Ocean City Terrace. Photo courtesy of Ocean City Jazz Festival.

Jazz with a Higher Purpose
The Ocean City Jazz Festival Preserves North Carolina's Historic African American Coastal Community

Author: Vergil Demery

All Photos Courtesy of the Ocean City Jazz Festival

When many families are just getting done with Independence Day barbeques and letting their kids bask in the excitement from the fireworks the night before, a small close-knit North Topsail Beach community will hold a music festival to preserve an almost forgotten piece of North Carolina history. On July 5 to 7, the Ocean City Jazz Festival will celebrate the story of Ocean City. Established in 1949, Ocean City was the first coastal community to allow African Americans to purchase property in North Carolina. In the late 1950s, it became the first community to have a black-owned fishing pier in the state. Now in its 10th year, the Ocean City Jazz Festival celebrates the 70th anniversary of the community by presenting a solid lineup of jazz and gospel musicians in the place where it all began.

The story of the Ocean City community starts long before 1949. During WWII, the area now known as Ocean City was a part of 45,000 acres of land known as Camp Davis, that was once a training ground for Anti-Aircraft troops and at its peak was manned by over 20,000 men. After WWII it became the site of Operation Bumblebee, a U.S. project to develop rocket technology for surface to air missiles who’s findings would later be used by NASA to send humans to outer space.

In 1948 the base was declared surplus by the U.S. military and dismantled. With the troops gone the beach abandoned the area was desolate and riddled with the scars of explosive testing. However, Edgar Yow, a white attorney from Wilmington, N.C. saw an opportunity and pitched an idea to Dr. Samuel J. Gray, a black client of his: a non-segregated beach that would allow African Americans to own property.

A group men lounging inside a beachside house in Ocean City. Photo courtesy of Ocean City Jazz Festival

Interested but realistic about the demands of the venture, Gray felt that he alone could not undertake such a feat, so he approached his friends Wade, Bertram, Robert and Louise Chestnutt for help. Each bought a tract of land, Wade coined the area Ocean City, and development started. In 1949 Yow and his brother Circeo bought controlling shares in the remaining land, and Ocean City Developers Incorporated was formed, marking what had to be one of the earliest interracial business partnerships at the time. The corporation swiftly divided the beach into business and residential areas, and the first homes were completed in late 1949. As time went on they added a camp, motel, chapel, camp dormitory, and restaurants. By 1953 a mere 5 years after the military left, Ocean City had gone from a deserted military testing site to bustling African American coastal community.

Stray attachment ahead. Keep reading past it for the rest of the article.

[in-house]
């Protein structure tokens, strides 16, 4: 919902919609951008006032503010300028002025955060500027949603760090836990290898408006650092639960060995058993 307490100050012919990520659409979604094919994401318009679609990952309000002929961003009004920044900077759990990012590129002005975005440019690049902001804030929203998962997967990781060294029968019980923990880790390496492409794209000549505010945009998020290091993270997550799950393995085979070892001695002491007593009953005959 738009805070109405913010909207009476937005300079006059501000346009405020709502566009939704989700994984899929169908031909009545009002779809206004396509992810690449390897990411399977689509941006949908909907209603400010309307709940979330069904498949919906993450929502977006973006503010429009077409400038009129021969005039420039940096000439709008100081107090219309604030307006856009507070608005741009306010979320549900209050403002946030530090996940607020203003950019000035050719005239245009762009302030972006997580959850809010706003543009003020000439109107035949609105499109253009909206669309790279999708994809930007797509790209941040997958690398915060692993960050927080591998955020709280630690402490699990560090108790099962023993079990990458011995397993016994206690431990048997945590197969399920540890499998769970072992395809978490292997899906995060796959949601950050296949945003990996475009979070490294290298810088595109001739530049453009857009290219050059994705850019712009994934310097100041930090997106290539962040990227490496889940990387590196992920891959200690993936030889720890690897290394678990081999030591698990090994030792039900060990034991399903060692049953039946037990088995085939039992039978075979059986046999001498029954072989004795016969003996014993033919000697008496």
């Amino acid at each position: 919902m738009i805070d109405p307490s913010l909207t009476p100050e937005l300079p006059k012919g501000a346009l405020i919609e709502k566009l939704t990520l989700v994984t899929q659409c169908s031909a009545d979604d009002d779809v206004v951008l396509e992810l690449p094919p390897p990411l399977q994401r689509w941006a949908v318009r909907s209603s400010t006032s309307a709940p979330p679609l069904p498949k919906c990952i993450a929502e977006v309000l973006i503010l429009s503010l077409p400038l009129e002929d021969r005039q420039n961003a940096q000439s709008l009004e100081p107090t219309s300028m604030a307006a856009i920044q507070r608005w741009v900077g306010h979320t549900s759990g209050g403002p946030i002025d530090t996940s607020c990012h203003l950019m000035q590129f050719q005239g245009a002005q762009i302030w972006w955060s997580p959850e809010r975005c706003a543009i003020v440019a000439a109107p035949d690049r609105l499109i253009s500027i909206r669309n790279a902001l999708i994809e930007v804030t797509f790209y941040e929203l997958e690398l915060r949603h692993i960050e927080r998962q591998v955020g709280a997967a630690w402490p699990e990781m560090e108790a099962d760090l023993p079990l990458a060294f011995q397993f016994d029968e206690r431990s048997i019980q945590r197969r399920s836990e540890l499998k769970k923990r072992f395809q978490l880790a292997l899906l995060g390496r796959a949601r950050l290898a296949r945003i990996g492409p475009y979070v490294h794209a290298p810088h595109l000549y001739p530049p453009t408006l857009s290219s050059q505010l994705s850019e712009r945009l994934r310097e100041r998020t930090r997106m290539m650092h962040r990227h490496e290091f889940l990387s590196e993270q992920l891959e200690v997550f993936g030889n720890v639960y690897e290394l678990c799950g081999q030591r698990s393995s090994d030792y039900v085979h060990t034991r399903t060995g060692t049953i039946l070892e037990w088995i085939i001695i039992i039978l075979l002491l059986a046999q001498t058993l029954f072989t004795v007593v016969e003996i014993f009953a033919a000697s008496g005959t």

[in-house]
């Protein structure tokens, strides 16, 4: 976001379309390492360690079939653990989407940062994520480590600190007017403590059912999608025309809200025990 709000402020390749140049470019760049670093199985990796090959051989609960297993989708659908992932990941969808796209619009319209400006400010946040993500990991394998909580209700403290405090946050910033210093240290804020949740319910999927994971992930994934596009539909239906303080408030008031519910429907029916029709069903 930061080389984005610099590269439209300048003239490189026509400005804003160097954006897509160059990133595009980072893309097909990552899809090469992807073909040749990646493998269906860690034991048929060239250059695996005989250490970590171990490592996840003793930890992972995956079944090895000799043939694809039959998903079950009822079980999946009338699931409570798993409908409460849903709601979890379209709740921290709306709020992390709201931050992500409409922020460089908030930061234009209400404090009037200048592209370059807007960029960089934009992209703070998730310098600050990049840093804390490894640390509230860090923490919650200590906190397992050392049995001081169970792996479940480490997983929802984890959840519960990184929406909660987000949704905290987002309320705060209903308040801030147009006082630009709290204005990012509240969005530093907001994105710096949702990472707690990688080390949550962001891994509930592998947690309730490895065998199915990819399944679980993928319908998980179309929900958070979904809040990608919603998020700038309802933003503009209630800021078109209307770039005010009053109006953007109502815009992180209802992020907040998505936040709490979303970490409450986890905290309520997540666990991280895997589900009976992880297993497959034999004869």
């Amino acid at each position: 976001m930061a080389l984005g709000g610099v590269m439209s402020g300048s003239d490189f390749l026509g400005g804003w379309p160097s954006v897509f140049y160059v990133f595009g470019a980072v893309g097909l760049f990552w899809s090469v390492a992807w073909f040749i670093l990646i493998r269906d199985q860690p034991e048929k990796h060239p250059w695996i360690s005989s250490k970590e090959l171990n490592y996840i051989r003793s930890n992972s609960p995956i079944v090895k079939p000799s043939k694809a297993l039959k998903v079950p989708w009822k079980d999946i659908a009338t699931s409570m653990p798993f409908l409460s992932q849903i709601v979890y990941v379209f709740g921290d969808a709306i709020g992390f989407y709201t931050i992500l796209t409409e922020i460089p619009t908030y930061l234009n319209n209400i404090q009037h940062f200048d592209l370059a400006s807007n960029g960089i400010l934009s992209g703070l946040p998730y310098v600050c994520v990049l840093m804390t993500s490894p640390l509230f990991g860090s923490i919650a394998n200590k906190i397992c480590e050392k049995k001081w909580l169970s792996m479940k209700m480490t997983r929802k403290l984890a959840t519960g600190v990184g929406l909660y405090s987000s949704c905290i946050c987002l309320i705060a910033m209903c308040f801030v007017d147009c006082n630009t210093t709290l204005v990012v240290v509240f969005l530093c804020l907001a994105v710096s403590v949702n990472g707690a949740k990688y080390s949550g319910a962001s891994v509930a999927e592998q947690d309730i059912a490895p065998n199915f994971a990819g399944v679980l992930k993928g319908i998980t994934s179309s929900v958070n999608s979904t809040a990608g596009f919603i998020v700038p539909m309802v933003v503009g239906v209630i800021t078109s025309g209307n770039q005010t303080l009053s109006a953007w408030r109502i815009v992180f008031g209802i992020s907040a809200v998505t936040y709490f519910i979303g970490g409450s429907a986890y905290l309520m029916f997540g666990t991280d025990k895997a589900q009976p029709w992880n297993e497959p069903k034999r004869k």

In the late 50’s Ocean City became the only community in North Carolina to have a black-owned fishing pier. While the pier may have been black-owned it was open to everybody and allowed Ocean City to draw in a strong tourist crowd. One North Carolina resident George Hall Lewis called it his “Secret fishing hole” and stated that the pier “had the best fishing bottom on the entire island.” Ocean City continued to grow and shine as one of the few tourist destinations that all North Carolina residents could enjoy.

As time has marched on, Father Time and Mother Nature made preserving the legacy of Ocean City a tough feat. Hurricanes are expected when you live on the coast but sometimes the damage is something not even the most vigilant of residents can’t prepare for. The fishing pier had to be torn down in the ’90s after Hurricanes Fran and Bertha and many more buildings needed extensive repairs after subsequent hurricanes. And yet, a tight-knit group of Ocean City descendants has remained committed.

The coast of Ocean City with some housing by the beach. Photo courtesy of Ocean City Jazz Festival

The Ocean City Beach Citizens Council who built the chapel in 1949 is the same organizing body that puts together the jazz festival. Mother Nature stops for no one and hurricanes will continue to come, so a major goal of the Ocean City Jazz Festival is to raise funds to ensure that repairs on community buildings are affordable and to ensure that new residents are people who want to maintain the areas rich culture and passion for inclusion. While the community was founded on the hard work and sweat of a core group of community leaders, beachfront property is still beachfront property and the Ocean City community occupies desired real estate. Upkeep on beachfront homes can be astronomically expensive and many of the descendants of the original residents may not necessarily see the point in keeping a home they no longer visit. Ocean City Jazz Festival aims to ensure that the original residents hard work doesn’t go to waste, or as the festivals Co-Chair Craig Torrey puts it, “We want to make sure that landowners don’t lose their property and if so we want to be in a position through the jazz festival to have enough funds to purchase any distressed properties.”

When asked why the Ocean City Jazz Festival was so important to the residents, Torrey responded, “What it means to us is carrying on and preserving the legacy of those folks who sacrificed so much to give us the opportunity that we have now to have a beachfront property and be treated like anyone else.”

Ocean City is a resilient community and the jazz festival is a mechanism for supporting hat vitality. This year’s festival will feature many North Carolina natives including the John Brown Band, Marcus Anderson, and Richard Dawkins.

For a full schedule and a link to buy tickets visit www.oceancityjazzfest.com.


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